# Which rate of growth of the Sobolev norms guarantees analyticity?

Let $u\in C^\infty(\mathbb T^k)$, where $\mathbb T^k$ is the $k$-dimensional torus. (Equivalently, $u\in\mathbb R^k$ and $u$ is $2\pi$-periodic with respect of each argument.) We define the semi-norm $$\|u\|_s=\|(-\Delta)^{s/2}u\|_{L^2(\mathbb T^k)}=\Big(\sum_{\ell_1,\ldots,\ell_k\in\mathbb Z}(\ell_1^2+\cdots+\ell^2_k)^{s/2}\big|\hat{u}_{\ell_1,\ldots,\ell_k}\big|^2\Big)^{1/2},$$ where $s>0$ and $u(x_1,\ldots,x_k)=\sum_{\ell_1,\ldots,\ell_k\in\mathbb Z}\mathrm{e}^{2\pi i(\ell_1x_1+\cdots\ell_kx_k)}\hat{u}_{\ell_1,\ldots,\ell_k}$.

My question is the following: Which rate of growth of $\|u\|_s$, as $s\to\infty$, implies that $u$ extends holomorphically to an open neighborhood of $\mathbb R^k$ in $\mathbb C^k$?

More specifically: Which rate of growth of $\|u\|_s$, as $s\to\infty$, guarantees that $u$ extends holomorphically to $$\Omega_\alpha= \{(x_1+iy_1,\ldots,x_k+iy_k): x_1,y_1,\ldots,x_k,y_k\in\mathbb R\,\&\,|y_1|,\ldots,|y_k|<\alpha\} \subset \mathbb C^k,$$ for a given $\alpha>0$.

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potentially related: en.wikipedia.org/wiki/Hardy_space – Otis Chodosh Dec 9 '13 at 15:37
Not the kind of answer I am looking for. I do know that the rate of growth is expected to be over-exponential, as exponential growth corresponds only to trigonometric polynomials. – smyrlis Dec 9 '13 at 15:42
Have a loot at volume 3 in Lions-Magenes' book Non-Homogeneous Boundary Value Problems and Applications – Liviu Nicolaescu Dec 9 '13 at 16:22

The rate of growth must be $(cs)^s$ for some $c>0$. In my sketch of the proof I assume for simplicity that $k=1$ and Fourier coefficients $a_n$ are zero for $n<0$.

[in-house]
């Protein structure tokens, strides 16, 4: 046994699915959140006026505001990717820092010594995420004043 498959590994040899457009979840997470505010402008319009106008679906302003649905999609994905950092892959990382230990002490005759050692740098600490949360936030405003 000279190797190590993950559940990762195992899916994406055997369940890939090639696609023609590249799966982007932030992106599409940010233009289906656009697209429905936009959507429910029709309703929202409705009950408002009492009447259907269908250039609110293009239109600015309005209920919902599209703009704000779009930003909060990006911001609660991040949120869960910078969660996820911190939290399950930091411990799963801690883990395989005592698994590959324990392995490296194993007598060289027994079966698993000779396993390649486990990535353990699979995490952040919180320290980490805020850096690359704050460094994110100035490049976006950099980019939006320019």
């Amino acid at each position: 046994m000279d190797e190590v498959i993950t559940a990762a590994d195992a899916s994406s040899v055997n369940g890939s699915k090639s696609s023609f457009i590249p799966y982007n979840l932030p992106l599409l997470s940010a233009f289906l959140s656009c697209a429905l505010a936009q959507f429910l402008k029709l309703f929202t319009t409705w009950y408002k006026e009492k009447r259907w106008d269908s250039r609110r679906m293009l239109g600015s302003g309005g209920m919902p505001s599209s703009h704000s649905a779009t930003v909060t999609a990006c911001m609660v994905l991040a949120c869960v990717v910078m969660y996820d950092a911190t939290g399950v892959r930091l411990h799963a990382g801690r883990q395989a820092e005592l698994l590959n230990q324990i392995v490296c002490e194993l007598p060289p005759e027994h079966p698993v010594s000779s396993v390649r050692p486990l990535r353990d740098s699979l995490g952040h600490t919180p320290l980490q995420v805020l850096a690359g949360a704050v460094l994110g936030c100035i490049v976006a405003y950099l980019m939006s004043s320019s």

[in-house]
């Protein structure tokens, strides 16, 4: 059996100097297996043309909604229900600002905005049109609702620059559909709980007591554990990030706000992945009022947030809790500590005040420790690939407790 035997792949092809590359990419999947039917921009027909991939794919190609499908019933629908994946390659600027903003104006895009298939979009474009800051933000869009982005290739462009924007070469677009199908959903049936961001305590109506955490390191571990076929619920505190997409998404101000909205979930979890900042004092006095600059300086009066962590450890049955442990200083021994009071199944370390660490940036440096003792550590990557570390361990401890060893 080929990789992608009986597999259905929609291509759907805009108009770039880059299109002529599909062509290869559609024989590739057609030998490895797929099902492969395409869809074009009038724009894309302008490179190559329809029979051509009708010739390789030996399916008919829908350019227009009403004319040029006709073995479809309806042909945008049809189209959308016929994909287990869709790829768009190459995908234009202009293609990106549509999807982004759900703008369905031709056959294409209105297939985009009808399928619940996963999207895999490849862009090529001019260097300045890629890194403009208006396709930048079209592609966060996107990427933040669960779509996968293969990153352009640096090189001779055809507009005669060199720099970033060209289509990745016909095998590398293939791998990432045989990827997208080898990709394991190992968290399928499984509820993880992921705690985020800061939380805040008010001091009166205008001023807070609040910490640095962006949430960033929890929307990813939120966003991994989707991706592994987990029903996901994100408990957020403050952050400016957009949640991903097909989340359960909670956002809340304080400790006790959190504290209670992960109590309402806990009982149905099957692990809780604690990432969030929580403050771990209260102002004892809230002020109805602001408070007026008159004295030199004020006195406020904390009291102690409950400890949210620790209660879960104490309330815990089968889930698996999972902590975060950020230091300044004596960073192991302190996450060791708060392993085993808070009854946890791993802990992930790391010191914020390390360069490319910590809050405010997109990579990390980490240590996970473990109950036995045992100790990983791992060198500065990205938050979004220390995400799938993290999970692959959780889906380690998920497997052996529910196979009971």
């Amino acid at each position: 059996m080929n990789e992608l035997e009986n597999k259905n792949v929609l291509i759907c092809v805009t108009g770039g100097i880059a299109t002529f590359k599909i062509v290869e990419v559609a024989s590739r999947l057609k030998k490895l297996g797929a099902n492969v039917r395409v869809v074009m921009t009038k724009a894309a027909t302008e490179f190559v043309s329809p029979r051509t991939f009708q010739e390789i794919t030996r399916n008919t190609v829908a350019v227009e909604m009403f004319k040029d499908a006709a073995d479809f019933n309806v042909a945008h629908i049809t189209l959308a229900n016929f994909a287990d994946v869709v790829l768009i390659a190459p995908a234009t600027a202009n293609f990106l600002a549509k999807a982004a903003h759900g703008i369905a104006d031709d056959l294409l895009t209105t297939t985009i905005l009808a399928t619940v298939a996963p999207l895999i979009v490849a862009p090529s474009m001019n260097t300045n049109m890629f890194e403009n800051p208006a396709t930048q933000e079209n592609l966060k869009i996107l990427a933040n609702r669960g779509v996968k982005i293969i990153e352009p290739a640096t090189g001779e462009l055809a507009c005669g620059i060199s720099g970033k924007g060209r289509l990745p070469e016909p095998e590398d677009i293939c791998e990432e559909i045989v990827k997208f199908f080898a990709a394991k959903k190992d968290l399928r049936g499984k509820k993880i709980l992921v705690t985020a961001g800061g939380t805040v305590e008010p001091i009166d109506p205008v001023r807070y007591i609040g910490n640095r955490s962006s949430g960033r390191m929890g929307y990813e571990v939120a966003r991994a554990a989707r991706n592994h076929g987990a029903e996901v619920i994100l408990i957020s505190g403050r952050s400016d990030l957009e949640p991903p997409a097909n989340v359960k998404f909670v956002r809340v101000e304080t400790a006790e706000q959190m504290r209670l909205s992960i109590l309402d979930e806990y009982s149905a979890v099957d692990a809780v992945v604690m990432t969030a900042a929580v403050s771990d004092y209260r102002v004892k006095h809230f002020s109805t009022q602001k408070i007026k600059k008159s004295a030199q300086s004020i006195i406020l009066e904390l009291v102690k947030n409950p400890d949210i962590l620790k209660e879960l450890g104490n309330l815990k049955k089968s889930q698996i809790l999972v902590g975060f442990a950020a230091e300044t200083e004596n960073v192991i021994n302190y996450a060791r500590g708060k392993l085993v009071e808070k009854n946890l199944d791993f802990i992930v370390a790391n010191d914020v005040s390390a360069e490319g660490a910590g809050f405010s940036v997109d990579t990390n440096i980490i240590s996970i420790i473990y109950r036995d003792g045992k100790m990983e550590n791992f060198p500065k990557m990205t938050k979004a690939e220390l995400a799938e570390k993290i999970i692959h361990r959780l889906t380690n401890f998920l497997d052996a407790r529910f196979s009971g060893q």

The function has an analytic extension in a neighborhood of the unit circle if $|a_n|$ decrease faster than a geometric progression, that is $\log |a_n|^2\leq-\delta n$ for some $\delta>0$. Then your norm squared is $$\Phi(s)=\sum_{1}^\infty n^s|a_n|^2\leq\sum e^{s\log n-\delta n}.$$ We consider this as a Dirichlet series of one complex variable $s$. Let $m(s)$ be the maximal term of the sum in the RHS. It is known from the theory of Dirichlet series that for every $\epsilon$ $$\Phi(s)\leq A(\epsilon)m(s+1+\epsilon).$$ The maximim term on the right hand side is found by calculus, by maximizing with respect to $n$, and we get $$\Phi(s)\leq (cs)^s$$ for some $c>0.$

In the opposite direction, suppose that $\Phi(s)\leq (cs)^s$. Then $$|a_n|^2n^s\leq (cs)^s.$$ This gives an estimate for $|a_n|$ with parameter $s$. Minimizing with respect to $s$ we obtain the desired $\log|a_n|\leq -\delta n$, for some $\delta>0$.

For the inequality from the theory of Dirichlet series (this is also no more than calculus) I refer to the proof of Theorem III.2.1 of S. Mandelbrojt, Series de Dirichlet. Principes et methodes, Paris Gauthier-Villars, 1969. The only references that I know are in French, Russian and Ukrainian, sorry.

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Could you provide a russian reference? – smyrlis Dec 10 '13 at 8:10
MR0584943 Leontʹev, A. F. Ryady eksponent. – Alexandre Eremenko Dec 10 '13 at 14:42
The formula is not explicitly written there, but the estimate is contained in page 177 of Leontiev. – Alexandre Eremenko Dec 10 '13 at 18:57
How is $c$ related to $\alpha$? – smyrlis Dec 10 '13 at 20:38
Small $\alpha$ gives large $c$. According to my computation, $\alpha c$ is bounded above and below. – Alexandre Eremenko Dec 10 '13 at 21:06